Some in the divestment camp argue that those companies will find it increasingly difficult to command a licence to operate, to recruit and retain high quality employees, to raise debt, develop new territories and expand.

Even if the upshot is less extreme in the short or medium term, the expectation is that concerted divestment will sharpen the focus on those companies directly responsible for climate change and force them to justify their strategy and impact far more than they have hitherto.

Already Shell and Exxon have issued statements explaining why they think their reserves are not ‘stranded’.  Now that managements are responding, they will no longer be able to ignore the debate in the future.

Those who are against divestment point out that divestment in isolation may not have the effect that it had with, for example, the Anti-Apartheid Movement. Then it was relatively easy to isolate a few companies who were invested in South Africa, such as Barclays, to close one’s bank account in protest, or avoid buying South African wine or fruit.

Fossil fuel usage is more invidious. Let he who never drives a petrol-powered car or uses plastic or turns on a light cast the first stone.

Without concerted political action that forces fossil fuel companies to pay for the external and future costs associated with burning their product, divestment by some asset owners may stir up debate, but not on its own bring about the quantum change in business models necessary to keep global temperatures within a two degree rise.

To date, much of the commentary around divestment has focused on the negatives: ‘what is the impact on the performance of a portfolio if one strips out oil, gas and coal companies?’ (Answer: historically negligible.)  ‘What is the impact on the yield of a portfolio?’ (Answer: a little more meaningful).

Again, opinion and statistics differ. For example, Cambridge Associates, in its report ‘Fossil Fuel Divestment’ states, “Global energy stocks, which are largely fossil fuel companies, account for 10% of global equity market capitalization today. Historical analysis shows that their performance is cyclical and has been additive to the global equity index over the long term, both in absolute and risk-adjusted terms7.”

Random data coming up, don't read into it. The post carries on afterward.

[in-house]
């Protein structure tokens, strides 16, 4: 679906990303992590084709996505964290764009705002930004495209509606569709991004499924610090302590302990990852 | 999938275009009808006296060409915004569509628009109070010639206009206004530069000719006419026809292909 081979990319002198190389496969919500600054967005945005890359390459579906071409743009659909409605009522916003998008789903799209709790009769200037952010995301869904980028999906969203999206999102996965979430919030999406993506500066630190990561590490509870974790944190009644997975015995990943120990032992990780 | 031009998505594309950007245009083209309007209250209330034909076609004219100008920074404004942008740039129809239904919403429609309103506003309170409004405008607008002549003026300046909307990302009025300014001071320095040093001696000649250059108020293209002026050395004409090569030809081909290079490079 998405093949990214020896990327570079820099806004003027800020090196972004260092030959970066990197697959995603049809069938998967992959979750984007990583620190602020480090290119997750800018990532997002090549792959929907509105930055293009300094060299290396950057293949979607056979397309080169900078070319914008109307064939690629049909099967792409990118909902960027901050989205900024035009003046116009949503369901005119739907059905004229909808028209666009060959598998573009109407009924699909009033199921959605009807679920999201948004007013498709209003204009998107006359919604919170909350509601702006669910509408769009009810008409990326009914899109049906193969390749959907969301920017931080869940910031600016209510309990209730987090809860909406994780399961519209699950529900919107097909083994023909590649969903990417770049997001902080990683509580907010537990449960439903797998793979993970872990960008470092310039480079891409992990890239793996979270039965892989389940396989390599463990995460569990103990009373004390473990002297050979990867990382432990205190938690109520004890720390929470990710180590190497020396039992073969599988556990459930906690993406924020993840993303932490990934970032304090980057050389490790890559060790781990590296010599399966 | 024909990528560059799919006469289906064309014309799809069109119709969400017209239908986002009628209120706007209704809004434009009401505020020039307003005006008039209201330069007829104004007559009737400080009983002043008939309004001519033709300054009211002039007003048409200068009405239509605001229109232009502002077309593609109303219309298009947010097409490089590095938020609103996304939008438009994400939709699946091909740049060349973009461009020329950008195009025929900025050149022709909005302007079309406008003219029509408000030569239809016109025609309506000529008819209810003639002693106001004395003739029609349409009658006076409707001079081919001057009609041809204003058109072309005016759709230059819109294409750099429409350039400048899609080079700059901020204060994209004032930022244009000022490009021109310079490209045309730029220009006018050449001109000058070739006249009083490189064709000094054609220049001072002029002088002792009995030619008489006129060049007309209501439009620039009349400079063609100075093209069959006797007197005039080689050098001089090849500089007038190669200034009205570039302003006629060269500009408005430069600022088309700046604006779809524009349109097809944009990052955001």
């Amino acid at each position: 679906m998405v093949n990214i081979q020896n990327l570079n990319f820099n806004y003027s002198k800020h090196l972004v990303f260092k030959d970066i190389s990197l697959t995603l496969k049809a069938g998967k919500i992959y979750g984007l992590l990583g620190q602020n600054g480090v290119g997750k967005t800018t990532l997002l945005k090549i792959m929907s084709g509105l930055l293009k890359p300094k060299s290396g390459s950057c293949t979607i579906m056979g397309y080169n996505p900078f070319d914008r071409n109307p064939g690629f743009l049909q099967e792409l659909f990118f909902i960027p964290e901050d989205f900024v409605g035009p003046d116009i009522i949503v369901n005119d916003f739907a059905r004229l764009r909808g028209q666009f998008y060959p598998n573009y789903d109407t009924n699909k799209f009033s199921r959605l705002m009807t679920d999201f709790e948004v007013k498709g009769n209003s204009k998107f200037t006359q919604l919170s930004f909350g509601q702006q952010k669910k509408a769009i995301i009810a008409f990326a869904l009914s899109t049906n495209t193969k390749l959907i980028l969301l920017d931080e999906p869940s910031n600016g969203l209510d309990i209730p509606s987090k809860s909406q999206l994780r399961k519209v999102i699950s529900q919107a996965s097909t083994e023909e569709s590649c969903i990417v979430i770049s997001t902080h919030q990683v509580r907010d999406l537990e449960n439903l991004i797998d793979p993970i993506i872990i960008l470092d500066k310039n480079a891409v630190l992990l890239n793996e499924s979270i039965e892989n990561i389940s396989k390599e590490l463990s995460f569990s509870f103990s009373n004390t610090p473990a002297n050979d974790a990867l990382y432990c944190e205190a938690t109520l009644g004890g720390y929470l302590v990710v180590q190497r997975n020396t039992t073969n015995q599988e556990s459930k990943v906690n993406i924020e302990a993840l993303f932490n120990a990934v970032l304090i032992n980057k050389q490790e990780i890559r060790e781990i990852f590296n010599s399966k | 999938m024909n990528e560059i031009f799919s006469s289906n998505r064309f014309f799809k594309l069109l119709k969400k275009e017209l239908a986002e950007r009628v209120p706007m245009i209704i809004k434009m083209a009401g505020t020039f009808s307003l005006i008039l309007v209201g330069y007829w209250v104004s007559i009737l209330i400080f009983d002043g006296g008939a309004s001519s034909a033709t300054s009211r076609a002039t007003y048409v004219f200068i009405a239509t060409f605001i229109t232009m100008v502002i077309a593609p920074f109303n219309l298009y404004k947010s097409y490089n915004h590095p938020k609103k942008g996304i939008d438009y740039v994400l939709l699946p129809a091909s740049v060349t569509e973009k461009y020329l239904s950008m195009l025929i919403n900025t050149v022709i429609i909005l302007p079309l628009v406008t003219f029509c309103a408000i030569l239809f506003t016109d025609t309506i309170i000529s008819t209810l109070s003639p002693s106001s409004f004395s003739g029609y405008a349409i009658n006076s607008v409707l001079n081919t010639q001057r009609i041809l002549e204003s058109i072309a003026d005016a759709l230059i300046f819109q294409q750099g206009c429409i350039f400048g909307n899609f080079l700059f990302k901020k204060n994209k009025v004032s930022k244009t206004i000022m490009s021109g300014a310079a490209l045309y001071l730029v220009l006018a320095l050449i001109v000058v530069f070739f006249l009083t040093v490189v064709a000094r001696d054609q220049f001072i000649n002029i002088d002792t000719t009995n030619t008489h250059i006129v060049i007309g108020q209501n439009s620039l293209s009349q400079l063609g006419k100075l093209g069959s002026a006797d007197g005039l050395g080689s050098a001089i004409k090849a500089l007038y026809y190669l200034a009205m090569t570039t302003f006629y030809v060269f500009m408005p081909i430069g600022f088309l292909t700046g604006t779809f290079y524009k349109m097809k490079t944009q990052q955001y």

By contrast, Impax Asset Management in its white paper ‘Beyond Fossil Fuels: The Investment Case for Fossil Fuel Divestment’ shows that over a five year period to 30 April 2013 the MSCI World Index with the fossil fuel sector stripped out would have out-performed the MSCI World Index with it left in.

Furthermore, if one substitutes energy efficiency and alternative energy companies for the fossil fuel sector removed, performance is further enhanced.

Aside from Impax, it seems, there has been little focus on the corollary of divestment, which must be investment, or what to put in the place of fossil fuel assets in a balanced portfolio. If investment in fossil fuels is both contradictory for any asset owners who are positioning their investments for the long-term future, and potentially high risk if those assets are structurally over-valued and potentially ‘stranded’ assets, then what should replace those investments in a long-term portfolio?

At WHEB, we contest that sectors involved in reducing global CO2 emissions and providing solutions to climate change, and other sustainability challenges, are likely to have a concomitantly higher growth trajectory, and thus valuation, than is currently being assumed by the market.

Companies involved in clean energy and resource efficiency are among the alternatives for a long-term investor who not only wants to ensure that their portfolio is ‘fossil fuel free’, but that it is instead invested in the solutions, in those companies whose growth will make a positive contribution to society.

As the Cambridge Associates’ report puts it, “the consideration of divestment requests can be a catalyst for investors to begin a careful evaluation of the growing opportunity set of more environmentally sustainable investment strategies.”

It is important to distinguish genuinely fossil fuel free funds from the broader range of socially responsible and ethical funds. Some SRI and ethical funds include natural gas, or even oil and gas and mining companies, in their portfolios.